U.S. inflation pressures firmed last month, according to new data from the Bureau of Labor Statistics (BLS). First, the core producer price index (PPI), which excludes the volatile food and energy components, rose by 0.3 percent in November and 2.7 percent over the past twelve months. Both of those gains were larger than expected, and the annual pace of growth was one of the highest readings in the past seven years. Similarly, the core consumer price index (CPI) increased by 0.2 percent in November and 2.2 percent during the past twelve months. The annual rise nearly matched the 2018 high and was helped by a recent pick up in goods inflation related to both materials shortages and tariffs.
Increases in the costs of shelter (rent), medical care, and used cars also contributed to November’s uptick in core CPI. Altogether, the latest firming in both wholesale and household inflation was far from significant but likely still strong enough to help officials at the Federal Reserve justify another quarter-point increase to the federal funds rate at next week’s Federal Open Market Committee (FOMC) meeting. More importantly, a separate report from the BLS also released this morning encouragingly showed that real (inflation-adjusted) average hourly earnings growth on an annual basis jumped to 0.8 percent in November, one of the best readings of the current business cycle. The continued acceleration in Americans’ wage gains will be needed to sustain consumer spending growth, especially as more businesses raise selling prices to offset the rise in input costs.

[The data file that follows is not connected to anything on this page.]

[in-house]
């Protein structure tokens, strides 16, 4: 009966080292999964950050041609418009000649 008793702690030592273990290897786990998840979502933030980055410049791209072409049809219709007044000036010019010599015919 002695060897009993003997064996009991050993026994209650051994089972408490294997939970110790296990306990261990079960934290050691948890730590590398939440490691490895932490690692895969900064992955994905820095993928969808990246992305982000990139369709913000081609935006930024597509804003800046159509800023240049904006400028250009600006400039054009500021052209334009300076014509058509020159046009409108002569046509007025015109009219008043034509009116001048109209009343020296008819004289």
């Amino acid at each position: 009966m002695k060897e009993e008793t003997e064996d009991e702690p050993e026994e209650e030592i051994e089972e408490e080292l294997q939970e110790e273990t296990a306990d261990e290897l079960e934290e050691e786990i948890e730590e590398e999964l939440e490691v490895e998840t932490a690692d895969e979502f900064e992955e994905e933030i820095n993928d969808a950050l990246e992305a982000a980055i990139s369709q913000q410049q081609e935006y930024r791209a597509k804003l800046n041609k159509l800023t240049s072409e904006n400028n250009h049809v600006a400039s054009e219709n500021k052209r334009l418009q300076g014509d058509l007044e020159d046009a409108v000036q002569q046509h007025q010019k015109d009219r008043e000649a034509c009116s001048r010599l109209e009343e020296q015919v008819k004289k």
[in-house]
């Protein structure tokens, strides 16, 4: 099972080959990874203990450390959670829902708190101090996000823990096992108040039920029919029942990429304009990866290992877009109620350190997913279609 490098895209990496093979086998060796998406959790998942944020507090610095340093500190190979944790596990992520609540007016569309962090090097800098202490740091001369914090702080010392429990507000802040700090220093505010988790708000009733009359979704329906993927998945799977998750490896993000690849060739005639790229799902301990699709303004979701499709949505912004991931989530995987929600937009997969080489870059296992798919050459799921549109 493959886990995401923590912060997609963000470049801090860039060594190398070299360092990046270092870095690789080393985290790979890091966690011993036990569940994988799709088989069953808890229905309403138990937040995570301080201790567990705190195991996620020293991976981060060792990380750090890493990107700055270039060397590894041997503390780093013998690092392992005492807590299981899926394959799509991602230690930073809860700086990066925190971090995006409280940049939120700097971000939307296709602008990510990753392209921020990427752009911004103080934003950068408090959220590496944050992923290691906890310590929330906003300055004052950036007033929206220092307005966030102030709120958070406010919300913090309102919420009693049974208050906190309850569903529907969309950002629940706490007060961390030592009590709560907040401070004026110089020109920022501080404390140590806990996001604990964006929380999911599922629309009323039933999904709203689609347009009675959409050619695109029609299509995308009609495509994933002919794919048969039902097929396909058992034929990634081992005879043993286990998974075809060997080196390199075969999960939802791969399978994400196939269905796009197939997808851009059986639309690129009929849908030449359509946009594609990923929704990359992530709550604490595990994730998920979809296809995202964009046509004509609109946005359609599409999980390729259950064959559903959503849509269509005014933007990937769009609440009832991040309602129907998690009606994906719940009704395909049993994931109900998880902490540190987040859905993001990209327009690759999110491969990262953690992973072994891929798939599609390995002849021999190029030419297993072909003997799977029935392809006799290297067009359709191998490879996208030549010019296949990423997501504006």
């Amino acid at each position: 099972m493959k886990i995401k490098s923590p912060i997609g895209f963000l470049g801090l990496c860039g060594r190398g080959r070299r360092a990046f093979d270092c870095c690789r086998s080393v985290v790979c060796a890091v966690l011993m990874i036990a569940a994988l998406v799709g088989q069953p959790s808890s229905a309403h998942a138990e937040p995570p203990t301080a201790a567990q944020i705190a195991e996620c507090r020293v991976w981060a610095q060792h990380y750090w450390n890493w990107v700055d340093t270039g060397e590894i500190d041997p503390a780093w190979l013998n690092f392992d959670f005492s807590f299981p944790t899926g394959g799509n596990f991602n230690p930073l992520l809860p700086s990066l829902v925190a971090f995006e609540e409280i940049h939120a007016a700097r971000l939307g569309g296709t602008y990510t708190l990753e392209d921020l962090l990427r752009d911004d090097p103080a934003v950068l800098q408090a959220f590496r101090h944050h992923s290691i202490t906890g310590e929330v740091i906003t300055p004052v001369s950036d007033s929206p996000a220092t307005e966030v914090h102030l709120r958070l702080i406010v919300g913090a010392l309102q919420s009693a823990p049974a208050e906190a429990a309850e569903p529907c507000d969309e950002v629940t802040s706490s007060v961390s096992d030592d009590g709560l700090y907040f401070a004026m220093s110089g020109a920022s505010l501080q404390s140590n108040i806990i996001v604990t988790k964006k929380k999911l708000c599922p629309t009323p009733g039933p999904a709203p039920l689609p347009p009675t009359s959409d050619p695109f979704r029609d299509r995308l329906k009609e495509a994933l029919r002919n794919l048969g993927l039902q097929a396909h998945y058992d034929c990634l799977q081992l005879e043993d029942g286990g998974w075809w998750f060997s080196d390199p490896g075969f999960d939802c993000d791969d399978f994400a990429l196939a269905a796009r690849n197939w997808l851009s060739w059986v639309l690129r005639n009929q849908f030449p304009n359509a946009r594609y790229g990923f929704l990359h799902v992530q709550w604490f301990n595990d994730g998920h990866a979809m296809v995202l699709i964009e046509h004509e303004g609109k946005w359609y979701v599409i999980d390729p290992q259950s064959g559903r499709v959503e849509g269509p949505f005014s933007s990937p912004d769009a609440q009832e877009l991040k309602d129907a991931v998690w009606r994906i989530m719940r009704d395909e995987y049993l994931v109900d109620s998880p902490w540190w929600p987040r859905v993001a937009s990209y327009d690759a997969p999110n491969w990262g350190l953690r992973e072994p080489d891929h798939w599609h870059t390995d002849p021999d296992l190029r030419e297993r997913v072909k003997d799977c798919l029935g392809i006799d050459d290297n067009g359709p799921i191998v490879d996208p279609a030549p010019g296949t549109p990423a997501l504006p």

Sources: Econoday, U.S. DoL, ZH, Bloomberg, FRBSL
Post author: Charles Couch